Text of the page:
Pamela Malo, MHS, RD, Arivale Coach
In the 10 years since the federal government released its Physical Activity Guidelines for Americans, there have been considerable advances in the science of physical activity, including new insights into the benefits of exercise and harms of sitting too much. An update to the guidelines released this month distills this breadth of research into practical, easy-to-understand advice.
A key message of the 2018 Physical Activity Guidelines for Americans – whose publication was covered by NPR – is a simple but powerful one:
“Adults should move more and sit less throughout the day. Some physical activity is better than none. Adults who sit less and do any amount of moderate-to-vigorous physical activity gain some health benefits.”
In terms of formal exercise, the 2018 guidelines haven’t changed much from 2008: Adults should get 150 minutes or more of moderate aerobic activity or 75 minutes or more of vigorous aerobic activity per week (and preferably spread throughout the week).
Greater health benefits are seen with longer periods of exercise, meaning 300 minutes or more per week. Strength training is recommended on at least two days per week for the additional health benefits it provides. And, older adults are recommended to include some “multicomponent” physical activity that includes balance training – but are cautioned to know their limits and understand how any chronic conditions they may have impact the type and amount of exercise advised.
One significant change in the new guidelines is that they no longer discuss the need to accumulate physical activity in bouts of at least 10 minutes, as the old guidelines did. Current research on the health benefits of reducing sedentary behavior suggests that any activity, of any duration, accumulated throughout the day has benefit.
The study in JAMA summarizing the new guidelines documents evidence of multiple physical and mental health benefits of physical activity that are called out in the new guidelines. These benefits include positive effects on brain health, reduction of cancer risk, and immediate as well as long-term benefits on how people “function, feel, and sleep.”
The new guidelines provide a comprehensive overview of why physical activity is beneficial and how much you need. However, the sad fact remains that most people in the United States don’t meet the basic guidelines that have been in place since 2008. According to the JAMA article, only 26 percent of men and 19 percent of women get at least 150 minutes of moderate activity and two days of muscle-strengthening activity per week.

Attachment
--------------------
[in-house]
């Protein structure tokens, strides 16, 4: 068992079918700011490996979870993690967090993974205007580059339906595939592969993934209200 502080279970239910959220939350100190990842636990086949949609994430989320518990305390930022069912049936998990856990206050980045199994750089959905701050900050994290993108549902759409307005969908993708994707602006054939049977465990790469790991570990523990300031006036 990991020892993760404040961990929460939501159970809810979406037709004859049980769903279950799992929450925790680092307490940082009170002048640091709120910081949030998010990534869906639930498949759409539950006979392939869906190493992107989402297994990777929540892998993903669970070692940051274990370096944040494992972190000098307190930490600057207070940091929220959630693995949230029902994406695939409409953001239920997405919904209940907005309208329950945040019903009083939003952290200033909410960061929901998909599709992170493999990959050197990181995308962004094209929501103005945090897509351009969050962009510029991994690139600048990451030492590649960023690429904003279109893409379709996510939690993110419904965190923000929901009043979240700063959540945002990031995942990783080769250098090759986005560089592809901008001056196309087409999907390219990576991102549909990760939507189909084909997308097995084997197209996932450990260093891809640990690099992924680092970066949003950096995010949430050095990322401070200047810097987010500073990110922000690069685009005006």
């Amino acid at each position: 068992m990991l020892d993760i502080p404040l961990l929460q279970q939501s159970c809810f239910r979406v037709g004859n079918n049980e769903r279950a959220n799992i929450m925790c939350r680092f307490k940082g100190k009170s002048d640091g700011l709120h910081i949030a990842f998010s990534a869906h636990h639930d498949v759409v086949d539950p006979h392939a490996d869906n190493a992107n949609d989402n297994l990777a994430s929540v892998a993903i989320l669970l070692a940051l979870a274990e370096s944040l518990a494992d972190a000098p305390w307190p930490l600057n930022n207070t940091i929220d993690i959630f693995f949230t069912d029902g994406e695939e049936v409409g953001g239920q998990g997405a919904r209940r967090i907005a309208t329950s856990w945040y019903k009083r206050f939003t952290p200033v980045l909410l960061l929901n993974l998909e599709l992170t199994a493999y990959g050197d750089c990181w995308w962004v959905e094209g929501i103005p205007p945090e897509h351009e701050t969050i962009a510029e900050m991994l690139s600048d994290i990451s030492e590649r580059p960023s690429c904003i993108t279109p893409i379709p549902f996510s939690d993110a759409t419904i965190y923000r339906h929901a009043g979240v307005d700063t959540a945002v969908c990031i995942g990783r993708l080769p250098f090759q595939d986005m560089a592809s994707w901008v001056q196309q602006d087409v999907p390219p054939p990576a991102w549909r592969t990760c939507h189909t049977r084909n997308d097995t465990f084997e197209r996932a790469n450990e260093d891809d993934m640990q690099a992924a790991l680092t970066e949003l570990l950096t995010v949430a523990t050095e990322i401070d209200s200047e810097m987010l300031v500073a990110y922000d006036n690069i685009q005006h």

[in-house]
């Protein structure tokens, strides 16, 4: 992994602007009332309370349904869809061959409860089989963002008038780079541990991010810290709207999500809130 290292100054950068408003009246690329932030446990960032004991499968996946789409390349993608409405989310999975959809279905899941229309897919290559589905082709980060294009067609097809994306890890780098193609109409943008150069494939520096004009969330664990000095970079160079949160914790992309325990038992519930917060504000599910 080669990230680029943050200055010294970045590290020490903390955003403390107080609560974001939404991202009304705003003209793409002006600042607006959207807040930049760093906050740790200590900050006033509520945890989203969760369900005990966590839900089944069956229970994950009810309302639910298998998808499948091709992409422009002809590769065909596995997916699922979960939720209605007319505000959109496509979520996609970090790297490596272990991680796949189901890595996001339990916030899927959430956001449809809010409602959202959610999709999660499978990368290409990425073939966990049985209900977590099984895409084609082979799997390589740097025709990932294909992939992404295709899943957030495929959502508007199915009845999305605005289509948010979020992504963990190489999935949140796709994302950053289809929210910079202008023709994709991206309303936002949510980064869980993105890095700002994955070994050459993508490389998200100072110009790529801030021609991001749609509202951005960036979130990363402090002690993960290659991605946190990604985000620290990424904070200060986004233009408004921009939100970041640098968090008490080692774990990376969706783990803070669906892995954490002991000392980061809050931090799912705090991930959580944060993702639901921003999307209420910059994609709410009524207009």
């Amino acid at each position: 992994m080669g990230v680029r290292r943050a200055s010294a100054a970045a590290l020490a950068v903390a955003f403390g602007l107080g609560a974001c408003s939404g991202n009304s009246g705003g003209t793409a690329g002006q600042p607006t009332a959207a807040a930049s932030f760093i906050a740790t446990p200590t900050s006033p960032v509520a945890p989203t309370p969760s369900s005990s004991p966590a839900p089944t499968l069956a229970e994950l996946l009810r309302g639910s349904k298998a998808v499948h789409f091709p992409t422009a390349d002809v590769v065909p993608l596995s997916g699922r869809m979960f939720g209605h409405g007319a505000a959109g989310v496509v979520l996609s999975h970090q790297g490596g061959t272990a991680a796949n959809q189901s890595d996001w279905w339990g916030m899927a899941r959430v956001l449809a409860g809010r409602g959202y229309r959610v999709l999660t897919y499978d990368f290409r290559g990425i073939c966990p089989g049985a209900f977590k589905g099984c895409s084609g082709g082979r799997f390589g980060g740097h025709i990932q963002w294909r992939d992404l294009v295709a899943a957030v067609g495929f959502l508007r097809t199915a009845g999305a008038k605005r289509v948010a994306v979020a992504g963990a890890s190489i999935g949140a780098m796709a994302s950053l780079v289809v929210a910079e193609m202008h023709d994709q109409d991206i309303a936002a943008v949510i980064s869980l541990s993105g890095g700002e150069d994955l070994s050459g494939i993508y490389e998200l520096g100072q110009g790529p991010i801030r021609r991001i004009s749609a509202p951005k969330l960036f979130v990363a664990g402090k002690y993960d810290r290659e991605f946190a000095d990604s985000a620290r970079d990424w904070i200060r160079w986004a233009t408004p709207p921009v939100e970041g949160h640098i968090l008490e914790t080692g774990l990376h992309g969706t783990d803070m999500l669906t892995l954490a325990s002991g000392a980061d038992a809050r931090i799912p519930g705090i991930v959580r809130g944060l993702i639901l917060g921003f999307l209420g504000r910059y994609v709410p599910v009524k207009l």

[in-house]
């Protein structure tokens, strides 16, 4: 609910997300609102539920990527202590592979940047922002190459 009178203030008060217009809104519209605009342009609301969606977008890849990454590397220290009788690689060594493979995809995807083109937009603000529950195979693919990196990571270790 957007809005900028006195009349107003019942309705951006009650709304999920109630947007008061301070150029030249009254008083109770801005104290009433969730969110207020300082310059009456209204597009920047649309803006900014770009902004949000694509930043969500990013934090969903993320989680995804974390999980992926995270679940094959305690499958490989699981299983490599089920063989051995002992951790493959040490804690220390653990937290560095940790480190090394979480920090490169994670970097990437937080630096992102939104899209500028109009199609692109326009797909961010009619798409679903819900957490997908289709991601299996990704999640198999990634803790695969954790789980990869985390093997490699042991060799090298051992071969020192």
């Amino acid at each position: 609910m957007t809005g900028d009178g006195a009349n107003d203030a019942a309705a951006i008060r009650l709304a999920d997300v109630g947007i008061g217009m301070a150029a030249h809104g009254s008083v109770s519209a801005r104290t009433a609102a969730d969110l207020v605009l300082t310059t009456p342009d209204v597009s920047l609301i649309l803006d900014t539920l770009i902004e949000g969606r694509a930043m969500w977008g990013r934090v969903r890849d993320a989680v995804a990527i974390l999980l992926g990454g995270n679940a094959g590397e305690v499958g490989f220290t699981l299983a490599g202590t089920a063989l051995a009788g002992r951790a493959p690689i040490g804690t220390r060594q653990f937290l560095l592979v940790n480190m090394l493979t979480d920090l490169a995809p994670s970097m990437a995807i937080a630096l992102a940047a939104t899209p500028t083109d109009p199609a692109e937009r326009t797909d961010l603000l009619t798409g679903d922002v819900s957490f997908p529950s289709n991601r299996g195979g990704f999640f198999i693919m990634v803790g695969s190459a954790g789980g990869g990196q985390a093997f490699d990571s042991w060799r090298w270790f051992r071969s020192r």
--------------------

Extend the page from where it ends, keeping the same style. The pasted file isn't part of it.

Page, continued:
So, a key question remains how can more people get the physical activity needed for optimal physical and mental health?
One aspect that’s helpful in this regard is the emphasis in the new guidelines on “any amount of activity is good.” For people who are sedentary, it’s not necessary to set huge, unrealistic goals that are hard to stick to. The guidelines are clear: you just need to start moving more throughout the day. Park farther away from the door, take the stairs instead of the elevator, get up and walk to your coworker’s desk rather than emailing. Using an activity tracker can help you get a baseline of how many minutes or steps you get each day and help you increase them over time.
But, ultimately developing a habit of regular physical activity takes solid behavioral support:
- What is your core motivator – the unique reason you’re passionate about getting adequate physical activity? The guidelines call out the short-term benefits, which are often key to establishing a new habit: a single bout of moderate-to-vigorous exercise can reduce anxiety, improve sleep, improve cognition, reduce blood pressure and improve insulin sensitivity. Or, is your motivator more long-term, like preventing dementia or heart disease so you can be around to play with your grandchildren?
- How are you going to stay accountable and make physical activity a regular habit? Do you have a workout buddy or is there an app that can help make sure you stick to your routine?
- How are you going to get back on track after a lapse? It happens to all of us: we get the flu, go on vacation, or sustain an injury that prevents us from exercising for a while. What do you need to get back on track so a temporary lapse doesn’t become a relapse?
As we look to the upcoming holiday season, start planning how you can incorporate fun physical activities with friends and family into your holiday plans.
- Sitting May Increase Risk of 8 of 10 Leading Causes of Death
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- How Much Exercise Does It Take to Keep Your Brain Healthy?
[Arivale Hot Topics address health stories currently in the news. The Arivale Clinical Team’s commentary on these news articles is not a review of the scientific evidence, nor an endorsement of a specific study, and is not meant as official medical opinion.]